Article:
A summary of these results is shown in Exhibit 3. It shows the median cost among almost 100 studies of per dollar of revenue raised to provide public services to each of three different land uses. Thus, for every $1 million in tax revenues these communities received from farm/forest/open space uses and from industrial/commercial uses, the median amount they had to expend was only $350,000 and $270,000, respectively, to provide them with public services. In contrast, for every $1 million received in revenues from residential developments, the median amount the communities had to expend to service them was $1,160,000. The results of these studies indicate that favoring residential development at the expense of open land does not alleviate the financial problems of communities. Indeed, it is likely to exacerbate them.

The evidence clearly indicates that preserving open space can be a less expensive alternative to development. Hence, a number of communities have elected to purchase park and open space land, rather than allow it to be used for residential development, because this reduces the net tax deficit for their residents, which would occur if new homes were built on that land (Exhibit 4 Click Here). The conclusion is that a strategy of conserving parks and open space is not contrary to a community’s economic health, but rather it is an integral part of it.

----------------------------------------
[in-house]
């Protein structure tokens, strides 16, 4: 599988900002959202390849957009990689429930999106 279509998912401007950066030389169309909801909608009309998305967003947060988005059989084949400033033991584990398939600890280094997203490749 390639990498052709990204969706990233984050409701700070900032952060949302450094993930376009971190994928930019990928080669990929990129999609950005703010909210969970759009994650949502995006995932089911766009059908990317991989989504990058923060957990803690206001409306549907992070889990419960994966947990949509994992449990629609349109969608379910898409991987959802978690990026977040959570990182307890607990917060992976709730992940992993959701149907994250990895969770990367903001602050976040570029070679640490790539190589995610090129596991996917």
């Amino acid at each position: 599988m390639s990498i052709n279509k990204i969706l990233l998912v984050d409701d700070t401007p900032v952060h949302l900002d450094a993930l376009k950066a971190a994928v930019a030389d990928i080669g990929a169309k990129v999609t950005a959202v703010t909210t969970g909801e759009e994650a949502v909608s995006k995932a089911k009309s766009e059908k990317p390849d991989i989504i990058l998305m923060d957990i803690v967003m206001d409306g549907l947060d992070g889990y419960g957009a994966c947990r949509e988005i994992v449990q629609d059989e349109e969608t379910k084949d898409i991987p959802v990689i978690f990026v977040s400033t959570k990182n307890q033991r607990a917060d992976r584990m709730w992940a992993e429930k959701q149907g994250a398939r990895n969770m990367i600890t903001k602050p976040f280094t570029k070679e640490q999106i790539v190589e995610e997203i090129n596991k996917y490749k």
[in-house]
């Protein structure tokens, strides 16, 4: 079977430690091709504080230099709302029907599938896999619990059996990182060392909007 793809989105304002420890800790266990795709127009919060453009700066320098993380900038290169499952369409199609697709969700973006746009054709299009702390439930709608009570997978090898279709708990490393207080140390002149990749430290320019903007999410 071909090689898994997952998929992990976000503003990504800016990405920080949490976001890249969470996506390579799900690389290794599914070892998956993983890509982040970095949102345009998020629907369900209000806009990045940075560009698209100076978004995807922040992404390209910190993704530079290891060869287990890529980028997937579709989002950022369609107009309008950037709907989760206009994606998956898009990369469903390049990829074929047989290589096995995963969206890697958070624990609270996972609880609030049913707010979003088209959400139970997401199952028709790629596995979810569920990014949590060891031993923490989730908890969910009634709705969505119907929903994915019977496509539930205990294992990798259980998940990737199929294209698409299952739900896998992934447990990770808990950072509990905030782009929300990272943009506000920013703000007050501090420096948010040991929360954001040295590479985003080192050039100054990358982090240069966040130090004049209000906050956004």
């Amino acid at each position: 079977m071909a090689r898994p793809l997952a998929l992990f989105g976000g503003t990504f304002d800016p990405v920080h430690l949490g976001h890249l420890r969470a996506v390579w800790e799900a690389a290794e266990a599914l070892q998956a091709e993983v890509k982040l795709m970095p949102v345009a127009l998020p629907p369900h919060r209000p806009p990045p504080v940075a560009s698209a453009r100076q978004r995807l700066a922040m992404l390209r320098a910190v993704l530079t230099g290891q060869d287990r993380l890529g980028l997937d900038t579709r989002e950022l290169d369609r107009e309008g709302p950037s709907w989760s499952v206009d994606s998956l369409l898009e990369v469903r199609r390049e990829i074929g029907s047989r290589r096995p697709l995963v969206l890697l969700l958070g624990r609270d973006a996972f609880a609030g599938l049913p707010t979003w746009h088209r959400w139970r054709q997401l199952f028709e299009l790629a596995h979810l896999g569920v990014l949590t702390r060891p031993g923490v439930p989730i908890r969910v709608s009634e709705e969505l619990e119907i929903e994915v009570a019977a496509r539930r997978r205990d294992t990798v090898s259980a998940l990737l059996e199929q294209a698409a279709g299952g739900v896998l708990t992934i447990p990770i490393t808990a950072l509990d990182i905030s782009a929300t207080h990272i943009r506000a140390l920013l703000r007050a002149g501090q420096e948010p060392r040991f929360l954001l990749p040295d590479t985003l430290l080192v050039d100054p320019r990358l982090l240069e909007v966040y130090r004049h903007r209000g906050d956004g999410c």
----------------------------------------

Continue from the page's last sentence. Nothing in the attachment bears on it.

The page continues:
References

Correll, Mark R., Lillydahl, J., Jane H. and Singell, Larry D. (1978). The effect of green belts on residential property values: Some findings on the political economy of open space. Land Economics 54(2), 207-217.

Crompton, John L. (2004). The proximate principle: The impact of parks, open space and waterfeatures on residential property values and the property tax base. Ashburn, Virginia: National Recreation and Park Association.

Ernest & Young (2003). Analysis of secondary economic impacts of New York city parks. New York City: New Yorkers for Parks.

Lutzenhiser, Margot and Netusil Noelwahr (2001). The effect of open spaces on a home’s sale price. Contemporary Economic Policy 19(3), 291-298.

Miller, Andrew R. (2001). Valuing open space: Land economics and neighborhood parks. Cambridge, MA: Massachusetts Institute of Technology Center for Real Estate.

Mulvihill, David A., et al. (2001). Golf course development in residential communities. Washington, DC: ULI-The Urban Land Institute.

Nicholls, Sarah and Crompton, John L. (2005a). Why do people choose to live in golf course communities? Journal of Park and Recreation Administration 23(1), 37-52.

Nicholls, Sarah and Crompton, John L. (2005b). The impact of greenways on property values: Evidence from Austin, Texas. Journal of Leisure Research 37(3), 321-341.

Nolen, John (1913). Some examples of the influence of public parks in increasing city land values. Landscape Architecture 3(4), 166-175.

Olmsted, Frederick Law, Jr. (1919). Planned residential subdivisions. Proceedings of the Eleventh National Conference on City Planning. Harvard University Press: 14-15